In the course of our lives, there are many pills we’ll need to swallow. Some are easy, some are hard, and some have to do with baseball. It might be time for the Yankees to swallow a pill I (mildly, tepidly) prescribed last month: the Yankees should keep Sonny Gray.
Given what GM Brian Cashman said about Gray after the end of the season, there will certainly need to be some fence-mending between the two. But if all that really matters is baseball and winning baseball games, it likely best serves the Bombers to keep the embattled righty. In fact, it’s easy to argue that Cashman’s comments have affected the market for Gray.
There have been fairly steady reports of interest in Gray for a while, but there doesn’t seem to be any fire paired with this apparent smoke. Maybe teams are still waiting for the big dominoes to fall, but the teams connected to Gray are not likely in on the Manny Machado and/or Bryce Harper sweepstakes. Additionally, if the Yankees wanted so badly to move on from Gray, it’s doubtful that their pursuit of Machado would delay jettisoning Gray (unless their plan is to trade Miguel Andujar for a starter after signing Machado, which doesn’t seem likely right now).
Cashman, though, like all GMs, isn’t going to take a trade at a price he doesn’t want, so we could say he’s just being patient and waiting until he gets the package he thinks he deserves for Gray. But in retrospect, maybe trashing Gray publicly at season’s end was a bad idea for building his trade value. That might make it easier to get lowballed. After all, if Cashman values him so lowly, why should teams pretend to do the opposite and, thus, offer a stronger package to the Yankees? Given this odd market for Gray, he may be worth more to the Yankees on their roster than he would as a trade chip.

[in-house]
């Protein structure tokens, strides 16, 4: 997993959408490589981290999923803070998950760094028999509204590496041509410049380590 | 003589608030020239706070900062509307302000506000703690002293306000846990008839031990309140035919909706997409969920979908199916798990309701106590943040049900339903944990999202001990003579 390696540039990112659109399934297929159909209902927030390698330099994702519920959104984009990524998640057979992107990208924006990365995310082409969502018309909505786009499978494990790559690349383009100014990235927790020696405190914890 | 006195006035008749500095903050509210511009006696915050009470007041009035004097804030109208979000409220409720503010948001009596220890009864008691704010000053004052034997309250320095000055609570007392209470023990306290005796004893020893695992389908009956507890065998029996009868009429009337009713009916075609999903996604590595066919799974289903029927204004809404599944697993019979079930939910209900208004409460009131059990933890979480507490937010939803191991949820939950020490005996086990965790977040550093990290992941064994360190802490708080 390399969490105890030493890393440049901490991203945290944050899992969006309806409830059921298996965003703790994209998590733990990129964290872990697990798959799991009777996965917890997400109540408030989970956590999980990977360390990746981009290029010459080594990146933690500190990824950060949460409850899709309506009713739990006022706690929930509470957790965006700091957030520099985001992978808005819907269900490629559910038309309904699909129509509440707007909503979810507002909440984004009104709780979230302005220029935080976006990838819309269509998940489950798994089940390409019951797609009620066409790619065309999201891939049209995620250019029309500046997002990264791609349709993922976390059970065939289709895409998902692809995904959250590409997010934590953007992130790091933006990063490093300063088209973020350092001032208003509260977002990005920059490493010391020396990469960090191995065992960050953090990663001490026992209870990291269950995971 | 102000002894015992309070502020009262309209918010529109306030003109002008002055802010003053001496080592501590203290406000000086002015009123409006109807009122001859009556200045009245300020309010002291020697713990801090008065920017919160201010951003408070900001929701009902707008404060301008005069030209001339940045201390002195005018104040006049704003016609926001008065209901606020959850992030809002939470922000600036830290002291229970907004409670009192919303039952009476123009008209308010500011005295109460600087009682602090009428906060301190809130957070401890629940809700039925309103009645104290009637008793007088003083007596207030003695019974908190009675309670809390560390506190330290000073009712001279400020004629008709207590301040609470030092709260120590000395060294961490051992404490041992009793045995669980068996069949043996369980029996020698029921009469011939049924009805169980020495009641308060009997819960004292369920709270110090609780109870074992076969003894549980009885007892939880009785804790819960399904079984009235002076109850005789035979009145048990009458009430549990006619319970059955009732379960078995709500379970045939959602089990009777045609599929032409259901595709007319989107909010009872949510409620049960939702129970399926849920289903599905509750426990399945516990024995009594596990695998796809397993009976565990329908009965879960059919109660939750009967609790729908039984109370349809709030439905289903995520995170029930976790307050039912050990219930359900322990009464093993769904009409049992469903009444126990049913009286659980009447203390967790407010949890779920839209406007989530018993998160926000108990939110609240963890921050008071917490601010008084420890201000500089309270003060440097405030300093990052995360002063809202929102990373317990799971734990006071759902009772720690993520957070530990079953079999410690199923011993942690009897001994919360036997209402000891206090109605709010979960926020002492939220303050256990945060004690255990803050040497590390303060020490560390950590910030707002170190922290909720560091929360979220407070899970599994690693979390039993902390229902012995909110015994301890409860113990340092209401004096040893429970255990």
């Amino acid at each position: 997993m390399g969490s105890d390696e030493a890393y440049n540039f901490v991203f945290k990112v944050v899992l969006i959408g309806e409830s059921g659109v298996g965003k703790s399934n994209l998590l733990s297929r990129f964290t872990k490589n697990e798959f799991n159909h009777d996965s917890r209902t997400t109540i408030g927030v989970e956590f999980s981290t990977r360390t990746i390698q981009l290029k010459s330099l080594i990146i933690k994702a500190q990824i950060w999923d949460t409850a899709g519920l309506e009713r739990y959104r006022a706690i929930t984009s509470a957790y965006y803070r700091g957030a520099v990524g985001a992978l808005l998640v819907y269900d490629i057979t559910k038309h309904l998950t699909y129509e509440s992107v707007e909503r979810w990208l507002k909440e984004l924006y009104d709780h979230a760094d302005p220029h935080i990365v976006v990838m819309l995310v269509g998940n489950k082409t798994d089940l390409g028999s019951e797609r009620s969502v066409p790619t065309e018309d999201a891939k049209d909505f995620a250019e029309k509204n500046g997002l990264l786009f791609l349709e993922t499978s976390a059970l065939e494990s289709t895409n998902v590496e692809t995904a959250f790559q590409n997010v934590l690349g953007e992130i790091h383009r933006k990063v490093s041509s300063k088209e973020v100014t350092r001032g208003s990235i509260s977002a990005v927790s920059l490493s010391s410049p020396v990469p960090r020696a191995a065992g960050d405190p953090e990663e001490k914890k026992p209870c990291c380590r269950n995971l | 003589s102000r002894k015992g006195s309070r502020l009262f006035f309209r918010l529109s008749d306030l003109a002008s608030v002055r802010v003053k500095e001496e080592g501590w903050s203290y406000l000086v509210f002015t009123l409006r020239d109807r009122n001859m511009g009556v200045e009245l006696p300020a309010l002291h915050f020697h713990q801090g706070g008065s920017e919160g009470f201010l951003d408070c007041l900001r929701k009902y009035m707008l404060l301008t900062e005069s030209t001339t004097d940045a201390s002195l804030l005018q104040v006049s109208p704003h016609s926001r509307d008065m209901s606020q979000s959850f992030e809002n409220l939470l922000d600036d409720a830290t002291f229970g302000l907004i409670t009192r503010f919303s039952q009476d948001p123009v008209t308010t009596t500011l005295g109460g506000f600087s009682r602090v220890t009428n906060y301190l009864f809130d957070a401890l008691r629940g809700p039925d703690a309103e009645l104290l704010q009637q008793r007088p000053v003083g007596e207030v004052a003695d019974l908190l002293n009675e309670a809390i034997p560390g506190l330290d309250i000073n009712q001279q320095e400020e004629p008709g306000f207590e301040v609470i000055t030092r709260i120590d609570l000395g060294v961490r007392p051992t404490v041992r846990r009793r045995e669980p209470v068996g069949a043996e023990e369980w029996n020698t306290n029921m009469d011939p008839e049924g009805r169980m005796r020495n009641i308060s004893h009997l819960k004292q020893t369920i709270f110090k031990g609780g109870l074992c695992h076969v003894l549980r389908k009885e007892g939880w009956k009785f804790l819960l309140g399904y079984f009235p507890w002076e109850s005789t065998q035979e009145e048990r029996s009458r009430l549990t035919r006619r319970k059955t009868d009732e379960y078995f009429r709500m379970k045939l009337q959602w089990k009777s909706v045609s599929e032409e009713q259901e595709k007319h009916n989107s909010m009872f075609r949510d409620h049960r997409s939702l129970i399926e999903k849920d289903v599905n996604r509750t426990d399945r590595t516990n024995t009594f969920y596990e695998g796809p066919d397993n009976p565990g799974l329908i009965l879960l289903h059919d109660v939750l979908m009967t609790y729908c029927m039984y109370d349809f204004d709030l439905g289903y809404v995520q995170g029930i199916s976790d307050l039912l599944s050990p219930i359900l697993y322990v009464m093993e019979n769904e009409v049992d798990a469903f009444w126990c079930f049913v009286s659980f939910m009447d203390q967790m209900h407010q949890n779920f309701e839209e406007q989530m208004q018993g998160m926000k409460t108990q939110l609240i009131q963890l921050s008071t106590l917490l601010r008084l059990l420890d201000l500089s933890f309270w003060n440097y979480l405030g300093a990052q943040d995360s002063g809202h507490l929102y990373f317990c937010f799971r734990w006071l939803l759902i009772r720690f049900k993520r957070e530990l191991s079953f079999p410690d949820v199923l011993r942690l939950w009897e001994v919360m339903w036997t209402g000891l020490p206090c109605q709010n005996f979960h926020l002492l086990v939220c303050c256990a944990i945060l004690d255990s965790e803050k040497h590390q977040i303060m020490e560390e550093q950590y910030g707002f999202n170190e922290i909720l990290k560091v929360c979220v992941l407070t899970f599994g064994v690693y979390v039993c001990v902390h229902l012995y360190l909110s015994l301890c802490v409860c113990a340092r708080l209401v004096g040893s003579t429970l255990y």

While the Yankee starters are certainly talented, each one comes with a degree of a question mark. CC Sabathia just had heart surgery, has a bad knee, and is old. James Paxton has been oft-injured. Masahiro Tanaka has missed his fair share of time while in the Majors. Luis Severino may have suffered from fatigue last year, which could be a precursor to injury (I’m not really worried about Severino). J.A. Happ is plain old.
Without Gray, the depth behind those five consists of Domingo German, Luis Cessa, Jonathan Loaisiga, Chance Adams, Mike King (not on the 40 man), Domingo Acevedo, Albert Abreu, and a rehabbing Jordan Montgomery. While there’s plenty of upside in there, I still trust Gray more than I do these pitchers, even Montgomery, especially for a prolonged stretch.
This isn’t where we expected to be with Gray back in October, but here we are. Despite all the bumps and bruises and perhaps because of the accidental suppression of his trade value, it is best for the Yankees to keep, rather than trade, Sonny Gray.